At the start, even if I possessed all this knowledge about grief, I still would not have been able to teach you how to better handle me.  Widowhood has to be lived to be understood.  In the days and months following his death, I was completely disoriented.  I was unable to guide you as you tried to help me.  I wish I could have succinctly told what I needed.  And, really, the only thing I needed was him.  I needed him not to die.  But, he did.  And, his death is permanent.  There is nothing anyone can do to make this better for me.  It is what it is.

As the days turned into months, I learned to sit still in the horrific aching.  I learned to lean into the ugliness of it.  I learned to cry until I gasped for breath.  I learned to pick myself up from the floor after I thought I would die from missing him.  I learned that Grief is presumptuous and demands attention.  And, I have learned to give Grief the attention it screams for.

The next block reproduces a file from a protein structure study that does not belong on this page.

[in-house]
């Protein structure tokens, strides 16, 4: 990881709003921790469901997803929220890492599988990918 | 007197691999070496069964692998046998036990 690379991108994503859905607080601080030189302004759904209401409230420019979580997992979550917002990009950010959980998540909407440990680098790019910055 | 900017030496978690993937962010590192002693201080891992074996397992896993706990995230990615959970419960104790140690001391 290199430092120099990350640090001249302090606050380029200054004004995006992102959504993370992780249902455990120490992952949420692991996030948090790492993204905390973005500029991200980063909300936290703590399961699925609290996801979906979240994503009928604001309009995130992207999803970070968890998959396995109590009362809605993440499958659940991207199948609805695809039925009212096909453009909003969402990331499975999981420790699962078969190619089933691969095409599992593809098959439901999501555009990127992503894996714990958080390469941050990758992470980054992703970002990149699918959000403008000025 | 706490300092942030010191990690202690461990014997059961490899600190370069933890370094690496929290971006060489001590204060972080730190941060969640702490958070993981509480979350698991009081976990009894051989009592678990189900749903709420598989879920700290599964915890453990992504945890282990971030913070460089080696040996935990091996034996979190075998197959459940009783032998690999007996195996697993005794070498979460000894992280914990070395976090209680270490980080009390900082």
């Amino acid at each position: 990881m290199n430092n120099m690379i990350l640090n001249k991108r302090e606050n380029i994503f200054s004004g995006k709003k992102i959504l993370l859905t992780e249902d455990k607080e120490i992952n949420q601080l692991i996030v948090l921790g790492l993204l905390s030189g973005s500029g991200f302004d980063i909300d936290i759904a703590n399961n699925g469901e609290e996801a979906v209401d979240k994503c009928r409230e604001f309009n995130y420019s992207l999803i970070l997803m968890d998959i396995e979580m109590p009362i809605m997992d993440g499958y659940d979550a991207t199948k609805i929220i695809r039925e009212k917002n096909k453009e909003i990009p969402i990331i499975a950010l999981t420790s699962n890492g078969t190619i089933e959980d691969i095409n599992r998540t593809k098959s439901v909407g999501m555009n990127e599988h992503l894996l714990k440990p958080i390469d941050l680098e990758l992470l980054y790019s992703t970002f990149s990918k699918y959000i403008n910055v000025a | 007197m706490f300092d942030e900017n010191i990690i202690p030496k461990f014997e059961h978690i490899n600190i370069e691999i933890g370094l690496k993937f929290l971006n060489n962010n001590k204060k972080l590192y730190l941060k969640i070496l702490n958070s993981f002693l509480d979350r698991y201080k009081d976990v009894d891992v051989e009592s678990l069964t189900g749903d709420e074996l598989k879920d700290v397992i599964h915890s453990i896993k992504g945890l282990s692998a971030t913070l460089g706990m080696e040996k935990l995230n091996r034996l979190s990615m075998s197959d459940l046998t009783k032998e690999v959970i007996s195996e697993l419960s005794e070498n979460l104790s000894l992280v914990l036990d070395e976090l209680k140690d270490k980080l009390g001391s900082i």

Grief is brazen, dauntless and in your face.  Grief pronounces everything in heavy, smashed strokes.  Grief threw me into an out of body experience.  And, I've learned that Grief rarely shows any mercy.  Grief deprived me of many things I once took for granted.
I had to relearn basic things like breath and sleep. 
For many months both eluded me. 
Sometimes they still do.

Early on I could not communicate without confusion. 
I could hear conversations around me, but the words did not make any sense to me because I had begun speaking in another dialect.

My heart was learning the language of grief. 
I am now fluent in it.

With time, many people have drifted away from me because we no longer speak the same language.
I understand. 
There is nothing that needs to be said.

For the past two years I have been physically present, 
but my mind is far away from here.
I have been unravelled.
I have come undone at the seams of my Soul.

Mike’s death has affected me to the depths of my psyche.
But, thankfully, with time, 
I am making a slow, steady comeback. 
In truth, comeback isn’t the correct word.

Death is a trauma. 
And, after outliving your spouse,
You do not and can not come back to who you once were.
There is no returning.

I can not come back to what was. 
Whatever “it” was, 
It is all over.